Friday, September 19, 2014

The Characters of Oz — Cayke and the Frogman

In a corner of the Winkie Country is the country of the Yips on a high hill surrounded by brambles. Most of the Yips are simple people who live in scattered homes with winding paths between them.

There are—or were—a couple notable citizens among the Yips. There was Cayke the Cookie Cook, who baked cookies for the Yips, but had a secret: her talent for good baking was actually due to her golden, diamond-studded dishpan. So when it was stolen, she had to stop baking cookies. Her first batch without it burned up in the oven, the second one was too tough, and the third one proved edible, but unremarkable.

When the Yips prove to be of no help in finding out who took the dishpan, Cayke goes to the Frogman, who was actually an ordinary frog, but had eaten a magic skosh in his old pond and had grown to man-size. The Yips believed him to be wise, which he decided to maintain. Most of the Yips could be fooled by his talk, but he was no wiser than anyone else.
When Cayke discovered that the Frogman couldn't help her, she decided to set out on her own to find her dishpan. Some Yips (who were quickly dissuaded by the brambles) set out with her, as did the Frogman, who helped her reach Winkie Country proper.

In Winkie Country, the Frogman's pompous nature was soon defeated when he happened to bathe in the Truth Pond and was then compelled to confess to Cayke that his reputation was false.

As they journeyed, the two came to Bear Center, where they discovered that the dishpan was stolen by Ugu the Shoemaker. Being joined by the Big Lavender Bear of Bear Center and the little Pink Bear, they later joined the Wizard's search party for Ozma and assisted them as they could. Finally, Ozma and the stolen items were finally recovered, the dishpan being the last of all.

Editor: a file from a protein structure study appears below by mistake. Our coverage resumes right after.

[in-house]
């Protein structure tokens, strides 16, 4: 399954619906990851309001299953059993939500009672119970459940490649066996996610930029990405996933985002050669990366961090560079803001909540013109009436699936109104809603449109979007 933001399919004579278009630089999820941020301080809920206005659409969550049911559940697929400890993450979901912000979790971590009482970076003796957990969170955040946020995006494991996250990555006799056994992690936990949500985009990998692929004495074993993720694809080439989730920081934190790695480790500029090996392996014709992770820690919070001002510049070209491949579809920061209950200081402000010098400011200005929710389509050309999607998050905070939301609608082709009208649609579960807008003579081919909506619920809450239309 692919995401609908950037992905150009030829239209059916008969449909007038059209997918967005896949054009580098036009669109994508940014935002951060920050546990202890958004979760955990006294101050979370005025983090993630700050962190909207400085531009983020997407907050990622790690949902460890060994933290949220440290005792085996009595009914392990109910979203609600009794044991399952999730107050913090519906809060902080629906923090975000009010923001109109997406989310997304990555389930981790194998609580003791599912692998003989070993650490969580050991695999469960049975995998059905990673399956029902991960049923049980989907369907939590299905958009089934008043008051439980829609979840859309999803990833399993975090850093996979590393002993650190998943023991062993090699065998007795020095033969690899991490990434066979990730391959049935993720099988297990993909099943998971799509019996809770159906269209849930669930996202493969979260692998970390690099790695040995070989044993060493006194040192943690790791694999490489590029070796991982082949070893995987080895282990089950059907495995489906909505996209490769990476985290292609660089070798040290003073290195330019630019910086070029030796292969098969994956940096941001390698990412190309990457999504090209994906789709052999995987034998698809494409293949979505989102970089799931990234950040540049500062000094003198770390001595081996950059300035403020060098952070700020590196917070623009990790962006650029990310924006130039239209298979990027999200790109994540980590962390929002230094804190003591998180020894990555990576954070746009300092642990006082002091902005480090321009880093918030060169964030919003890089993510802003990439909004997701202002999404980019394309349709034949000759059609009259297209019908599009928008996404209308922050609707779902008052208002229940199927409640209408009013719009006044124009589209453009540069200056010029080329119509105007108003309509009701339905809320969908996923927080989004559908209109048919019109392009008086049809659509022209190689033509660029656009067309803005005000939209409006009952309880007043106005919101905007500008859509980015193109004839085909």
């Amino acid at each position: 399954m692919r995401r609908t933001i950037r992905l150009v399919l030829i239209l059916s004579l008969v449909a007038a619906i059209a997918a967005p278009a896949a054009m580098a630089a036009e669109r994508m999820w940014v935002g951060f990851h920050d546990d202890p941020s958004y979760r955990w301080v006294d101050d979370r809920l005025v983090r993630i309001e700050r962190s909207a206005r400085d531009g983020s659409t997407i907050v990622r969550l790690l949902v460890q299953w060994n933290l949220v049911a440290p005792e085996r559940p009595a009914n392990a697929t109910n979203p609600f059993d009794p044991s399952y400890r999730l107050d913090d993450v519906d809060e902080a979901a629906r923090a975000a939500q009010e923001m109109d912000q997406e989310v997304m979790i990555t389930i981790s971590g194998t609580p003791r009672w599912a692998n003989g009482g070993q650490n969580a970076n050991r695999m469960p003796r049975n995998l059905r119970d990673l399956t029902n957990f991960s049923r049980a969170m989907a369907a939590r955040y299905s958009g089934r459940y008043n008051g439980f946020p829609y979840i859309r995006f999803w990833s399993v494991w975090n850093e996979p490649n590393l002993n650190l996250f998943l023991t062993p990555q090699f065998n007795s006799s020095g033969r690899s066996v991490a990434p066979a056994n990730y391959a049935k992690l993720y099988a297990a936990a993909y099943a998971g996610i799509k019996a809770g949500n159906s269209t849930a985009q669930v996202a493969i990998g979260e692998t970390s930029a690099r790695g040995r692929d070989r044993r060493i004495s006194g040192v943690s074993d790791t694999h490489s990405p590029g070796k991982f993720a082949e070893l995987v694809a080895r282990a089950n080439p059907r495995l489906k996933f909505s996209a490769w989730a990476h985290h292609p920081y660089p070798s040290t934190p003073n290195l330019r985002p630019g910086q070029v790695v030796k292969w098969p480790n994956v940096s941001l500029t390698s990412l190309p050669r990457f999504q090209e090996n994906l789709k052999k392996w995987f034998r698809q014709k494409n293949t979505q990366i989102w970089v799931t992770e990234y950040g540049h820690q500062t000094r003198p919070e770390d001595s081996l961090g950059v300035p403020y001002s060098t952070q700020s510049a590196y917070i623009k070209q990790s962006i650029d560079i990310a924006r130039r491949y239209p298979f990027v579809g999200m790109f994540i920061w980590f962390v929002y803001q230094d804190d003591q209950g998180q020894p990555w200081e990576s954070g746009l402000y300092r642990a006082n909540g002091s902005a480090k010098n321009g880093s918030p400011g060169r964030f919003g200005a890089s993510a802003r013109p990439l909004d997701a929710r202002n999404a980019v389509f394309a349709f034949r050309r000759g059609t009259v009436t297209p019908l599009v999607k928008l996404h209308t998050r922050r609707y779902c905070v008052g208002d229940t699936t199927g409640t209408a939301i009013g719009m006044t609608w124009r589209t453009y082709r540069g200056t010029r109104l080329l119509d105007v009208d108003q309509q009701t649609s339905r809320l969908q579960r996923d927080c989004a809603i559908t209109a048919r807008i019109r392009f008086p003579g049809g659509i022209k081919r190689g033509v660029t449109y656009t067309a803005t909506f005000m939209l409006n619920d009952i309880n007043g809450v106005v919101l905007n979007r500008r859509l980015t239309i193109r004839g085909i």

The Lost Princess of Oz doesn't tell us if Cayke went back to the Yips. It says she was enjoying her visit to the Emerald City and was in no hurry to get back. Perhaps she stayed, the Famous Forty tells us nothing else of her.

Cayke is another strong female character by Baum. She sets out, determining to go alone if she has to. John Bell has pointed out that Neill draws her as rather young, but Baum calls her "dried-up," which suggests that she was older.

The Frogman doesn't have any future Famous Forty roles, but appears in large scenes in the new later Baum books, and Lost Princess says he became a favorite, so perhaps he stayed on still. While outside the Famous Forty, Eric Shanower gives the Frogman a bittersweet tale in "The Final Fate of the Frogman," in which he guards the Truth Pond to prevent anyone who's unaware of what it can do from using it. His reasons are spelled out in the story.

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